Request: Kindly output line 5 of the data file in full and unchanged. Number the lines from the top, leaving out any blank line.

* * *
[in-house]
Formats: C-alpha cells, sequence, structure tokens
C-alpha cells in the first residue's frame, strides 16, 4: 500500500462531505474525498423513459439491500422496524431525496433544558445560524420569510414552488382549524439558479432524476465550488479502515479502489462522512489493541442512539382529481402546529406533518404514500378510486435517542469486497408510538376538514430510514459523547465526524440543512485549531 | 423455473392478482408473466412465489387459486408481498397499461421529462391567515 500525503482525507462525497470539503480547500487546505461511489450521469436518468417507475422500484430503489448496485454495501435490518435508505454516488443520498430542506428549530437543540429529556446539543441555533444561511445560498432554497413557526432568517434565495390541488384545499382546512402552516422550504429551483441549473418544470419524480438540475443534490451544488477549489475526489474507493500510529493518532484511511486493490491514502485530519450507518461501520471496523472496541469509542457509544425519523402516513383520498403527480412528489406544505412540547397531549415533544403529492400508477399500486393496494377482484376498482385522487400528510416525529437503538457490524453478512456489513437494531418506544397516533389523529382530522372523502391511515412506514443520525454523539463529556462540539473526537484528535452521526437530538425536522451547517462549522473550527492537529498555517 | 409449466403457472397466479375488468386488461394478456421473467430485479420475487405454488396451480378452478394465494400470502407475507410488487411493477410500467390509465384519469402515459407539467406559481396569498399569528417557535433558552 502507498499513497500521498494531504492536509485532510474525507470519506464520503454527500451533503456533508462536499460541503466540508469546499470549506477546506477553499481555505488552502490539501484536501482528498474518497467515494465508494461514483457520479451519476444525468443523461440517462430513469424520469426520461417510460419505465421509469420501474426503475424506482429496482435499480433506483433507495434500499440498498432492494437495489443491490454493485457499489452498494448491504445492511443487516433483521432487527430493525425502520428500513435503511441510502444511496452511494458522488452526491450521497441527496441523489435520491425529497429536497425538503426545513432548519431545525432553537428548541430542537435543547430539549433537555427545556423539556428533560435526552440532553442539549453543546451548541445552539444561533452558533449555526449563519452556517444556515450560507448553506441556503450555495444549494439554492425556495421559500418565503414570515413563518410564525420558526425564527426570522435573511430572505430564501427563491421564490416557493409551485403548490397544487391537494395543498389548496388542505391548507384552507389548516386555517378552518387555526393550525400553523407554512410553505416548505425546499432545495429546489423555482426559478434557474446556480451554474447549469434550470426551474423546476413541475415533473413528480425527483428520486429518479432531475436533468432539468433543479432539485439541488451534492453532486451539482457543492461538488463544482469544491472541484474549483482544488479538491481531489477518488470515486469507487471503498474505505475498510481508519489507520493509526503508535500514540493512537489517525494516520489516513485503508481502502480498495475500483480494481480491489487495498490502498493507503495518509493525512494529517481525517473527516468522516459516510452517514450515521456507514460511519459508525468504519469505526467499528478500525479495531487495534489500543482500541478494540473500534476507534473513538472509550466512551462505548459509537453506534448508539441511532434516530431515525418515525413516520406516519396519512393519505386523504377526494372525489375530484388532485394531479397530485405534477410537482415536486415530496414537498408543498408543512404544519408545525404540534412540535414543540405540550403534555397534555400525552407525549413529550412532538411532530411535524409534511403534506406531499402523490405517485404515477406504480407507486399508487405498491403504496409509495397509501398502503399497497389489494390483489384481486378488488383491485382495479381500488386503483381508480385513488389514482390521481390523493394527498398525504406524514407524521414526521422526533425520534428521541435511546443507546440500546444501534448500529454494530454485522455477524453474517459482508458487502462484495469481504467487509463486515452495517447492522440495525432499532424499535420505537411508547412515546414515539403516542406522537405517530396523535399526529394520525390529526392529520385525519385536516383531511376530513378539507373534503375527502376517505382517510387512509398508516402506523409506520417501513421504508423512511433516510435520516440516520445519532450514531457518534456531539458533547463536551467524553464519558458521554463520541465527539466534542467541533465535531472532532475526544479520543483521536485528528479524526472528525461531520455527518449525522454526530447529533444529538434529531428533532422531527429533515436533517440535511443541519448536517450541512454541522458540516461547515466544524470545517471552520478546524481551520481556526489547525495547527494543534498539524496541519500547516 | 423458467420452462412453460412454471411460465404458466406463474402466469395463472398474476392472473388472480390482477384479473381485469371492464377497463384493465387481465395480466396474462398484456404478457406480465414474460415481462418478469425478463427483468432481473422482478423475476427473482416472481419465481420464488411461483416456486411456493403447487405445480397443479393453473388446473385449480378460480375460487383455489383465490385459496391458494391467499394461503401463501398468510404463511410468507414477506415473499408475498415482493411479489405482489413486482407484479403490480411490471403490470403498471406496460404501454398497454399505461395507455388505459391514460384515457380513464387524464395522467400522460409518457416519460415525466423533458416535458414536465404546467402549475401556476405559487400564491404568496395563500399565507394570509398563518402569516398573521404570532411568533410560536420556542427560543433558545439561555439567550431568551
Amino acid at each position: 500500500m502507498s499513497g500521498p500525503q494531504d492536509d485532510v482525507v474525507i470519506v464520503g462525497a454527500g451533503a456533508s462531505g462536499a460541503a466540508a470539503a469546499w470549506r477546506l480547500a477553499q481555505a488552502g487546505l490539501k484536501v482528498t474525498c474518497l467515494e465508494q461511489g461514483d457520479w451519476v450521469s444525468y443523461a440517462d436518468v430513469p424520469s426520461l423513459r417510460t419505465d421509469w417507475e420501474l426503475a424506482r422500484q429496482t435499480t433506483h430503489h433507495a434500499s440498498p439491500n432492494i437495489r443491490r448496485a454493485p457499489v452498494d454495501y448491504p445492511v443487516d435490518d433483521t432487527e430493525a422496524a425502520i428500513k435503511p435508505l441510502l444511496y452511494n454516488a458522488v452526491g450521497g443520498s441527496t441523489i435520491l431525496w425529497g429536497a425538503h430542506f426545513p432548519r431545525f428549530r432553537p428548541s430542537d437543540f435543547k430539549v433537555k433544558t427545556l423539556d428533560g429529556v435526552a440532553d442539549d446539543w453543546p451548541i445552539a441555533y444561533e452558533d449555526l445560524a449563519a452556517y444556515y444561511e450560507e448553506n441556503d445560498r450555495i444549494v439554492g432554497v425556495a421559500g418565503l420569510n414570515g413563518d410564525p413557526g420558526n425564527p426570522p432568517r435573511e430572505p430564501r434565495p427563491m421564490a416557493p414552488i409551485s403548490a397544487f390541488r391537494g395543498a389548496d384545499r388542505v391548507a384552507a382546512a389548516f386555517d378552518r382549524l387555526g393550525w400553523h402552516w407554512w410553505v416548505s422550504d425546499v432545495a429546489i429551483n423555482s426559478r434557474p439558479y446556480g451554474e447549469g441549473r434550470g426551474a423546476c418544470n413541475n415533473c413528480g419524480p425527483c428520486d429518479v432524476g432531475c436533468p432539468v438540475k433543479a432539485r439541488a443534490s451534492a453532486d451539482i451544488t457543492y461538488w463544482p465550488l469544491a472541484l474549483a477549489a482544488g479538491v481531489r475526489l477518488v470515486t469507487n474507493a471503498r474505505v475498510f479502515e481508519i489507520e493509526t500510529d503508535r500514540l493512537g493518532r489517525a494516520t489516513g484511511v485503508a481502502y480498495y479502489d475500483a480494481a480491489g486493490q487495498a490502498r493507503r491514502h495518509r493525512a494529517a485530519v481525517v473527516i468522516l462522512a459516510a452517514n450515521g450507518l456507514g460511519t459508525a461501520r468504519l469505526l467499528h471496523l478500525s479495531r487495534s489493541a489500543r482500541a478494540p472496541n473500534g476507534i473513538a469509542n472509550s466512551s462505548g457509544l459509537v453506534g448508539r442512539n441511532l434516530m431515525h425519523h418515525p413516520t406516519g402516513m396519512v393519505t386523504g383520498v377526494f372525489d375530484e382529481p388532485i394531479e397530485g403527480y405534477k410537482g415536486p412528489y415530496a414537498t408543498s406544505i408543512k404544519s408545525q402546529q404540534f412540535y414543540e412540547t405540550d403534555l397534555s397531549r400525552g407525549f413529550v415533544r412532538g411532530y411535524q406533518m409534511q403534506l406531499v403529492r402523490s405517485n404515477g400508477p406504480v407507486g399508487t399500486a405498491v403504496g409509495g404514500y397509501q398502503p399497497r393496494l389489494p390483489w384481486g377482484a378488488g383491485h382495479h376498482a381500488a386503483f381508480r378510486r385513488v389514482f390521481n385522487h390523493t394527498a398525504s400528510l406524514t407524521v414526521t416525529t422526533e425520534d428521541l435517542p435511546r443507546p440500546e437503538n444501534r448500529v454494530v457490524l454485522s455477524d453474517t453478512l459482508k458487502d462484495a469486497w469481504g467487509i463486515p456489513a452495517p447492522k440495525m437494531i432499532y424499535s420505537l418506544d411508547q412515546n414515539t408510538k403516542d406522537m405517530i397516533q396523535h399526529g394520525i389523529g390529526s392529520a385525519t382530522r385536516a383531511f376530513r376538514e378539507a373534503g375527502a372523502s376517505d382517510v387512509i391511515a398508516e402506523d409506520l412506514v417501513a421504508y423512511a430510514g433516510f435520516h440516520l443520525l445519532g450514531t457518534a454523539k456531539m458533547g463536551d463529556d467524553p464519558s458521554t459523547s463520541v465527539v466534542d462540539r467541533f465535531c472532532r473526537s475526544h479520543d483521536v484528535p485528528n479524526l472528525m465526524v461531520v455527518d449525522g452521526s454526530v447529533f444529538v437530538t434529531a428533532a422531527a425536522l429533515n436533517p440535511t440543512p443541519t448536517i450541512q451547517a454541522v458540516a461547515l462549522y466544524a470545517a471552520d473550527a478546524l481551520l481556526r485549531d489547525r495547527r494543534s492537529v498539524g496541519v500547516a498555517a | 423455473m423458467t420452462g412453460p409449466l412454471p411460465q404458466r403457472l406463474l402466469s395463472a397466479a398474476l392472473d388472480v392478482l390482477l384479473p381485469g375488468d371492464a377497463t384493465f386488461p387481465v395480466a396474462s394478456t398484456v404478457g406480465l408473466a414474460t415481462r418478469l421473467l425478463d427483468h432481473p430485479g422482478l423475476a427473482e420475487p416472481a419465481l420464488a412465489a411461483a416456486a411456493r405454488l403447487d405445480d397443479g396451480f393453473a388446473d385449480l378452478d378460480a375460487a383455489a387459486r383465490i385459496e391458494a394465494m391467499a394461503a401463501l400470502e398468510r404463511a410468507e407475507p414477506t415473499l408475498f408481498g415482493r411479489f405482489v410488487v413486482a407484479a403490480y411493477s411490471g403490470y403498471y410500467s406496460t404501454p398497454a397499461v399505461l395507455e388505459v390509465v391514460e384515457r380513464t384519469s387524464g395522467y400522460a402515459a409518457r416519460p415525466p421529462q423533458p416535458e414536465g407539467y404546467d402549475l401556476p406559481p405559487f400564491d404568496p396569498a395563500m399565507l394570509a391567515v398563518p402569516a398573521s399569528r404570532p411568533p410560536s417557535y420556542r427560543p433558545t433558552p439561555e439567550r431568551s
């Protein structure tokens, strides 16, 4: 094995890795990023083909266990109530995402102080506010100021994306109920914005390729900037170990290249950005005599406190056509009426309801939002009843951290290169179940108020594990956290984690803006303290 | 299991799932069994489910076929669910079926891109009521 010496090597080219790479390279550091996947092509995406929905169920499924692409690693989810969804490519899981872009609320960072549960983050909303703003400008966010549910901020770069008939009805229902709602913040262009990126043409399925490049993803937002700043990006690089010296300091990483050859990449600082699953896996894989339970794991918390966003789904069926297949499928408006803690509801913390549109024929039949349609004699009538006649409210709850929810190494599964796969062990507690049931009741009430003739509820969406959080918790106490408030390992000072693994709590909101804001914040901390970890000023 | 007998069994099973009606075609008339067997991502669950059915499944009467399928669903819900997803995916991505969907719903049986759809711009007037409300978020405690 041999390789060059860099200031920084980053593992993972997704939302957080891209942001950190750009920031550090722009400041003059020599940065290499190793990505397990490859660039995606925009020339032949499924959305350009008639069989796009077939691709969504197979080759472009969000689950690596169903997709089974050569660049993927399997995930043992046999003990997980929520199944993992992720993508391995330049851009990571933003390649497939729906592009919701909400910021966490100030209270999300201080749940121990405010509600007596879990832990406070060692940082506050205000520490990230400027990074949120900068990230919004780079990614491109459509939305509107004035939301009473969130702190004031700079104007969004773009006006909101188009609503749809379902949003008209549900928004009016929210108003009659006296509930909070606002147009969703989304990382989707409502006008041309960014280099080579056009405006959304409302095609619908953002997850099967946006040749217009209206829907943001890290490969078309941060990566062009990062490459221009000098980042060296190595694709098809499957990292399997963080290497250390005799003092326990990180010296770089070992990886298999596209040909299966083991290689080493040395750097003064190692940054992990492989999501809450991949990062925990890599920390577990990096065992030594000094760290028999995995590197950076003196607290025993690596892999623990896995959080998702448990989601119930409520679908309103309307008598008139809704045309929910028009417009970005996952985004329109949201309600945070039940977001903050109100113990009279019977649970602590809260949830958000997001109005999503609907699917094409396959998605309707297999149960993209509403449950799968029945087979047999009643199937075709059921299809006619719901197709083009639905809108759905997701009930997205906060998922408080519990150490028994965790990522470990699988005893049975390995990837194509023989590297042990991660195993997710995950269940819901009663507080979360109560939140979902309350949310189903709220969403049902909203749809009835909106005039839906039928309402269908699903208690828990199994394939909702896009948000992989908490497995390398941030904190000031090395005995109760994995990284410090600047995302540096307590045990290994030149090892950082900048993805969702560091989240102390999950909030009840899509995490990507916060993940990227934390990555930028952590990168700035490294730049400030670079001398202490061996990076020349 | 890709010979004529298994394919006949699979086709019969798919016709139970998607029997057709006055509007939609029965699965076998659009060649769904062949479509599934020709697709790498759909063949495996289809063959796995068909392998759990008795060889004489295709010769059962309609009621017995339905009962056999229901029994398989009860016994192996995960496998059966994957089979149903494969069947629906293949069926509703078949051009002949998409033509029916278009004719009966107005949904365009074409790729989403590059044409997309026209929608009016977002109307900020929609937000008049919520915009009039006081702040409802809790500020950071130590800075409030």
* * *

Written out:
């Protein structure tokens, strides 16, 4: 094995890795990023083909266990109530995402102080506010100021994306109920914005390729900037170990290249950005005599406190056509009426309801939002009843951290290169179940108020594990956290984690803006303290 | 299991799932069994489910076929669910079926891109009521 010496090597080219790479390279550091996947092509995406929905169920499924692409690693989810969804490519899981872009609320960072549960983050909303703003400008966010549910901020770069008939009805229902709602913040262009990126043409399925490049993803937002700043990006690089010296300091990483050859990449600082699953896996894989339970794991918390966003789904069926297949499928408006803690509801913390549109024929039949349609004699009538006649409210709850929810190494599964796969062990507690049931009741009430003739509820969406959080918790106490408030390992000072693994709590909101804001914040901390970890000023 | 007998069994099973009606075609008339067997991502669950059915499944009467399928669903819900997803995916991505969907719903049986759809711009007037409300978020405690 041999390789060059860099200031920084980053593992993972997704939302957080891209942001950190750009920031550090722009400041003059020599940065290499190793990505397990490859660039995606925009020339032949499924959305350009008639069989796009077939691709969504197979080759472009969000689950690596169903997709089974050569660049993927399997995930043992046999003990997980929520199944993992992720993508391995330049851009990571933003390649497939729906592009919701909400910021966490100030209270999300201080749940121990405010509600007596879990832990406070060692940082506050205000520490990230400027990074949120900068990230919004780079990614491109459509939305509107004035939301009473969130702190004031700079104007969004773009006006909101188009609503749809379902949003008209549900928004009016929210108003009659006296509930909070606002147009969703989304990382989707409502006008041309960014280099080579056009405006959304409302095609619908953002997850099967946006040749217009209206829907943001890290490969078309941060990566062009990062490459221009000098980042060296190595694709098809499957990292399997963080290497250390005799003092326990990180010296770089070992990886298999596209040909299966083991290689080493040395750097003064190692940054992990492989999501809450991949990062925990890599920390577990990096065992030594000094760290028999995995590197950076003196607290025993690596892999623990896995959080998702448990989601119930409520679908309103309307008598008139809704045309929910028009417009970005996952985004329109949201309600945070039940977001903050109100113990009279019977649970602590809260949830958000997001109005999503609907699917094409396959998605309707297999149960993209509403449950799968029945087979047999009643199937075709059921299809006619719901197709083009639905809108759905997701009930997205906060998922408080519990150490028994965790990522470990699988005893049975390995990837194509023989590297042990991660195993997710995950269940819901009663507080979360109560939140979902309350949310189903709220969403049902909203749809009835909106005039839906039928309402269908699903208690828990199994394939909702896009948000992989908490497995390398941030904190000031090395005995109760994995990284410090600047995302540096307590045990290994030149090892950082900048993805969702560091989240102390999950909030009840899509995490990507916060993940990227934390990555930028952590990168700035490294730049400030670079001398202490061996990076020349 | 890709010979004529298994394919006949699979086709019969798919016709139970998607029997057709006055509007939609029965699965076998659009060649769904062949479509599934020709697709790498759909063949495996289809063959796995068909392998759990008795060889004489295709010769059962309609009621017995339905009962056999229901029994398989009860016994192996995960496998059966994957089979149903494969069947629906293949069926509703078949051009002949998409033509029916278009004719009966107005949904365009074409790729989403590059044409997309026209929608009016977002109307900020929609937000008049919520915009009039006081702040409802809790500020950071130590800075409030």